Charles Crocker 1822-1888
In 1861, after hearing a very intriguing presentation by Theodore Judah , he was one of the four principal investors along with Mark Hopkins, Collis Huntington and Leland Stanford, who formed the Central Pacific Railroad, which became the western portion of the first Transcontinental Railroad in North America. His position with the company was that of construction supervisor and president of Charles Crocker & Co., a CP subsidiary founded expressly for the purpose of building the railroad. Crocker managed the actual construction of the railroad. He overcame shortages of manpower and money by hiring Chinese immigrants to do much of the back-breaking and dangerous labor. He drove the workers to the point of exhaustion, in the process setting records for laying track and finishing the project seven years ahead of the government's deadline.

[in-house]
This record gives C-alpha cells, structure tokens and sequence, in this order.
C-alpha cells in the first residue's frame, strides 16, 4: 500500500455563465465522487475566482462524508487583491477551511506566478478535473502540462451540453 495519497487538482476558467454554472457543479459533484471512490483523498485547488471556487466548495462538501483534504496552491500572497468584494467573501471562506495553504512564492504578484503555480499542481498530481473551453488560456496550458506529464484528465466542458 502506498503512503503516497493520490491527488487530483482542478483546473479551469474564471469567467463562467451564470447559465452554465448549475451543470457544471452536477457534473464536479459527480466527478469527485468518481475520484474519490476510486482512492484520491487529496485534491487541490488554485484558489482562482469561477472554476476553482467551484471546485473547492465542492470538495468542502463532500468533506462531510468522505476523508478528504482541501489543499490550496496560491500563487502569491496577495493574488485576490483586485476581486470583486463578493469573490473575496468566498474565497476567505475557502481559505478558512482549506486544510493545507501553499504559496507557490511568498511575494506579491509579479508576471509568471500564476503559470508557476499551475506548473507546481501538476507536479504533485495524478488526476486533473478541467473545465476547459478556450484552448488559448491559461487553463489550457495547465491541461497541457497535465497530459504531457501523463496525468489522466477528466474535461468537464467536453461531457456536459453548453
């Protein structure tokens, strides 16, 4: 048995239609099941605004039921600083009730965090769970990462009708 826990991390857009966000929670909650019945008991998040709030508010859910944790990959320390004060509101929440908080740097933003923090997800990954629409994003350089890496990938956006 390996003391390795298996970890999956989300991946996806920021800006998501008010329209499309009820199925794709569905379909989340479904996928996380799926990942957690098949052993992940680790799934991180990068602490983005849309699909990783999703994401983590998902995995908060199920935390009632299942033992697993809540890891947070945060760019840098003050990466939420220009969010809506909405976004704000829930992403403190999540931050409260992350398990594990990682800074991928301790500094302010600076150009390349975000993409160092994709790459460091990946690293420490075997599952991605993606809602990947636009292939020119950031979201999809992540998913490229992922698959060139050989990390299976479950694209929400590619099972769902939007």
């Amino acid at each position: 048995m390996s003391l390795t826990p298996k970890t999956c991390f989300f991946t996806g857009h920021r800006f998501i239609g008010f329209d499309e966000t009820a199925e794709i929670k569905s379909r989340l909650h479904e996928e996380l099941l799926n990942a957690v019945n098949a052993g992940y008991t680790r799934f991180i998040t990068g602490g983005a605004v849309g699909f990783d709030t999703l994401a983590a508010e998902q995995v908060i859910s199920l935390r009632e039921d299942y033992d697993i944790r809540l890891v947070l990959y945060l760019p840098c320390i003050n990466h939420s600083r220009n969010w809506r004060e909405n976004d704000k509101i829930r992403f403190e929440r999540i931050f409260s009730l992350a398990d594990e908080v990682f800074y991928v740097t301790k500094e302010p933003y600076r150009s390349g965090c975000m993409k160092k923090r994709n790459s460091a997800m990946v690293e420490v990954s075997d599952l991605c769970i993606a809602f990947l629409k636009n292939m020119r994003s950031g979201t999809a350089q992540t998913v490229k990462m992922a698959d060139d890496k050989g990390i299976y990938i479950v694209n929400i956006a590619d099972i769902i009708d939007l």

Crocker built another mansion across from his on Jones Street for his son William.
San Francisco legend has it that when the mansion burned in 1906, Crocker’s majordomo managed to rescue only Millet’s “Man with a Hoe” Corot’s Dance of the Nymphs” and Rouusseau’s “The Oaks”. But the fire claimed 35 Degas paintings and a Rubens.
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